But Mandela's push for social justice actually began with a groundbreaking law practice he founded with a friend. The firm of Mandela & Tambo marks its 60th anniversary this year, and stands as a monument to Mandela's lifelong commitment to equality.

Summer bar exams are set to commence. Years of hard work and preparation all come down to a two- or three-day gauntlet that determines who finally gets to put their legal education to practice. (If they can actually find a legal job, that is.)

But bar studies aside, how will you actually go about taking the test? Take it from those of us who've been there: At any sitting in any state, you'll find but a handful of common bar-examinee personality types.

Which type of bar exam taker are you? Here are our Top 8 archetypes:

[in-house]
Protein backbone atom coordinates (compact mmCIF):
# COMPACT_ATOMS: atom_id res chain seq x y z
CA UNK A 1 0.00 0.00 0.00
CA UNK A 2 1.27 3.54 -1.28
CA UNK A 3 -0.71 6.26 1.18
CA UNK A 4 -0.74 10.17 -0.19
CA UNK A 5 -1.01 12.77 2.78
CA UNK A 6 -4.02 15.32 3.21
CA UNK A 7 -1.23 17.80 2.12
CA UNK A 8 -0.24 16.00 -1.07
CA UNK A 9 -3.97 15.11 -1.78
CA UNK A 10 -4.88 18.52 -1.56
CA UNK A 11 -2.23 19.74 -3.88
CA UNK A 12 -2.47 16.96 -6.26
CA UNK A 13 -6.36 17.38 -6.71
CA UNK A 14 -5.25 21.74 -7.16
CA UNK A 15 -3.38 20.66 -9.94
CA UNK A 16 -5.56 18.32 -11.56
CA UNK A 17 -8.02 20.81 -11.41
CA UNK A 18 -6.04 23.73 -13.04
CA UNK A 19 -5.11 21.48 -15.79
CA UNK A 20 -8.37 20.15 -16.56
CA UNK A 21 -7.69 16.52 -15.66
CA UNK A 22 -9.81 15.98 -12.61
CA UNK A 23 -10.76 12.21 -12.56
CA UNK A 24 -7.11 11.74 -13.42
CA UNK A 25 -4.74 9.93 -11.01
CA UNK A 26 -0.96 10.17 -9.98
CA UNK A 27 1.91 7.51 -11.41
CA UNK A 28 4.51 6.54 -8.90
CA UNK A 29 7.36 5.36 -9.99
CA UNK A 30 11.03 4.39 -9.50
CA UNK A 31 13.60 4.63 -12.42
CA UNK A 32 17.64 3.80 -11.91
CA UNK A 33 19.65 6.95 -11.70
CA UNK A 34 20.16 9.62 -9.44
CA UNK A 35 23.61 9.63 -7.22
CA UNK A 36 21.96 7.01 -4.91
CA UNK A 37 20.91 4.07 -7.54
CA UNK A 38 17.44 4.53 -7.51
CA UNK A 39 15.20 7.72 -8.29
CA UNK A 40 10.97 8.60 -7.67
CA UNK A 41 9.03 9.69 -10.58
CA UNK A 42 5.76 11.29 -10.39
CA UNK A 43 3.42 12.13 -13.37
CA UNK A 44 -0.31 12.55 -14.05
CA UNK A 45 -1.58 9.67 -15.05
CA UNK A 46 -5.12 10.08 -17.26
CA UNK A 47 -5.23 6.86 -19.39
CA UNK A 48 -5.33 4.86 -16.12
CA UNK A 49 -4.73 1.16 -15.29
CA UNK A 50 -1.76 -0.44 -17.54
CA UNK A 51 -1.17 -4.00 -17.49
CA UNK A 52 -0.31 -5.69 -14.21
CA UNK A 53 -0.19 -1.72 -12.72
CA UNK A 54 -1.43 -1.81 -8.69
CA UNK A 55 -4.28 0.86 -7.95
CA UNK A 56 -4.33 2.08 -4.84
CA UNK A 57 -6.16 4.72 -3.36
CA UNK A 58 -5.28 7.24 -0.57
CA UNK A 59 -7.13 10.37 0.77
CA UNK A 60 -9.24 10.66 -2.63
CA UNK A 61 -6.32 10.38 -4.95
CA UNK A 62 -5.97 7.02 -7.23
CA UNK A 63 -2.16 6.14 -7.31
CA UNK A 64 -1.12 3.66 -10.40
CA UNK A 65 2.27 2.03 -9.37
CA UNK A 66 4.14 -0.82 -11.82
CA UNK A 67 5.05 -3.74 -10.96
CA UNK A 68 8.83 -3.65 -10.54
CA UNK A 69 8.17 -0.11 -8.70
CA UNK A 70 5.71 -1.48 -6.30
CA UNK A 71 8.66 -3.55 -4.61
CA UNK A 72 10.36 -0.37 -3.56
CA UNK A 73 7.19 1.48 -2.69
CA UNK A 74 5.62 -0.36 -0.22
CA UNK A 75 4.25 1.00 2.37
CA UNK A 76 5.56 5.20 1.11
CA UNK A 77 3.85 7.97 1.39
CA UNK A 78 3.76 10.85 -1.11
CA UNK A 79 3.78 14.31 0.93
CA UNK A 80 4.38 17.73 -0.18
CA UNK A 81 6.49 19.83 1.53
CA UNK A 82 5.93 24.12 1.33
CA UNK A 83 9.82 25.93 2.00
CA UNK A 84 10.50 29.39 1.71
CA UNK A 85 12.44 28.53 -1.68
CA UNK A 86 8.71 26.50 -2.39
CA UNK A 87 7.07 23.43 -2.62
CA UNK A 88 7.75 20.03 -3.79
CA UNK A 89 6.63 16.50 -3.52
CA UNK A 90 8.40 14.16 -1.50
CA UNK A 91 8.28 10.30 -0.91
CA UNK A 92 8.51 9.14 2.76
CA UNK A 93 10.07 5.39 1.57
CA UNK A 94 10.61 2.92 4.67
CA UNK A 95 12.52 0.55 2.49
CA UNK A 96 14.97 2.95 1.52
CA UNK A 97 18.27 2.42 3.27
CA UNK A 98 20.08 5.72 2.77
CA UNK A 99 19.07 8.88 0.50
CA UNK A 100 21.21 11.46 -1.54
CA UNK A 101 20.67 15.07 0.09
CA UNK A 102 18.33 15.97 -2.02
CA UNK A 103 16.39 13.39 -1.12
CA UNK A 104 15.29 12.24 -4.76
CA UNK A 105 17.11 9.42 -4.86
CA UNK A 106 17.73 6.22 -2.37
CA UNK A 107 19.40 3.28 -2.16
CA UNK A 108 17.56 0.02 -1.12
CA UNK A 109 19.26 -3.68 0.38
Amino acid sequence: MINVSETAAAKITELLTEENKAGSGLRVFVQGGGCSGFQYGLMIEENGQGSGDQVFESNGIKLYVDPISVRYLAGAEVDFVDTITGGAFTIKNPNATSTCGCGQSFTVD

A Hawaii attorney convicted of licking a client's ear got a bit of a tongue-lashing in court last week.

"Quite frankly, these are the actions of a dirty old man," the judge in Lihue, on the island of Kauai, said about attorney Lawrence McCreery's unwanted harassment of a client, the local Garden Island newspaper reports.

Though McCreery, 64, got licked in court, he vows to appeal, claiming his objectionable ear-licking never took place.

A big bundle of lawyers are bankrolling both the Obama and Romney campaigns, as the 2012 presidential election is set to be the most expensive in U.S. history.

Together, lawyers and law firms are the No. 3 donors by industry to Mitt Romney, the presumptive GOP candidate, according to the Center for Responsive Politics. Lawyers play an even bigger role in President Barack Obama's fundraising, coming in at No. 2.

So just how much have lawyers donated to these presidential campaigns -- the first in 16 years to feature two JDs vying for the White House?

A former lingerie model's lawsuit claims Internet lies have ruined her reputation and "jeopardized" her shot at going to law school. Is that really worth $3 million, as Shana Edme's suit claims?